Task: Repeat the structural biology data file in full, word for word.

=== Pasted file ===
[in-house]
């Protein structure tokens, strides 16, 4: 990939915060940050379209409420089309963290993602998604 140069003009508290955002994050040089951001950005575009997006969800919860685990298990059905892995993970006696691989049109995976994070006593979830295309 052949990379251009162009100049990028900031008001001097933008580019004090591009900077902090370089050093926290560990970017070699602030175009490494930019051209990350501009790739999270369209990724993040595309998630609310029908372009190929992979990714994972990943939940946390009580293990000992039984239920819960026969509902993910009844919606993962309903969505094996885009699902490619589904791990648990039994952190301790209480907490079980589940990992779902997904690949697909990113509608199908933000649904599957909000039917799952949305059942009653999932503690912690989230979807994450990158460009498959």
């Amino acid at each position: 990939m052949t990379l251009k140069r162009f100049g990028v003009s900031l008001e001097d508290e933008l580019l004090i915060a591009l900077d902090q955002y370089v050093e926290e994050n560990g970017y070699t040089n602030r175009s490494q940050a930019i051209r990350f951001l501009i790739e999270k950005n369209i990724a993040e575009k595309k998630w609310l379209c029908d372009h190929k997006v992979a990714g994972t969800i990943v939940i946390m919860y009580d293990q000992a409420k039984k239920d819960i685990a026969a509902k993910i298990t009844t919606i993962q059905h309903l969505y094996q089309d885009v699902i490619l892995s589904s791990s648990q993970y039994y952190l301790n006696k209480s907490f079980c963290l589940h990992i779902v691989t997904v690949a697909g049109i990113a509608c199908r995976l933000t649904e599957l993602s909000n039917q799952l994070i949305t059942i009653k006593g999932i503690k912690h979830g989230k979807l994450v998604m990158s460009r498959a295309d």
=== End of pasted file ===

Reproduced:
[in-house]
């Protein structure tokens, strides 16, 4: 990939915060940050379209409420089309963290993602998604 140069003009508290955002994050040089951001950005575009997006969800919860685990298990059905892995993970006696691989049109995976994070006593979830295309 052949990379251009162009100049990028900031008001001097933008580019004090591009900077902090370089050093926290560990970017070699602030175009490494930019051209990350501009790739999270369209990724993040595309998630609310029908372009190929992979990714994972990943939940946390009580293990000992039984239920819960026969509902993910009844919606993962309903969505094996885009699902490619589904791990648990039994952190301790209480907490079980589940990992779902997904690949697909990113509608199908933000649904599957909000039917799952949305059942009653999932503690912690989230979807994450990158460009498959």
């Amino acid at each position: 990939m052949t990379l251009k140069r162009f100049g990028v003009s900031l008001e001097d508290e933008l580019l004090i915060a591009l900077d902090q955002y370089v050093e926290e994050n560990g970017y070699t040089n602030r175009s490494q940050a930019i051209r990350f951001l501009i790739e999270k950005n369209i990724a993040e575009k595309k998630w609310l379209c029908d372009h190929k997006v992979a990714g994972t969800i990943v939940i946390m919860y009580d293990q000992a409420k039984k239920d819960i685990a026969a509902k993910i298990t009844t919606i993962q059905h309903l969505y094996q089309d885009v699902i490619l892995s589904s791990s648990q993970y039994y952190l301790n006696k209480s907490f079980c963290l589940h990992i779902v691989t997904v690949a697909g049109i990113a509608c199908r995976l933000t649904e599957l993602s909000n039917q799952l994070i949305t059942i009653k006593g999932i503690k912690h979830g989230k979807l994450v998604m990158s460009r498959a295309d």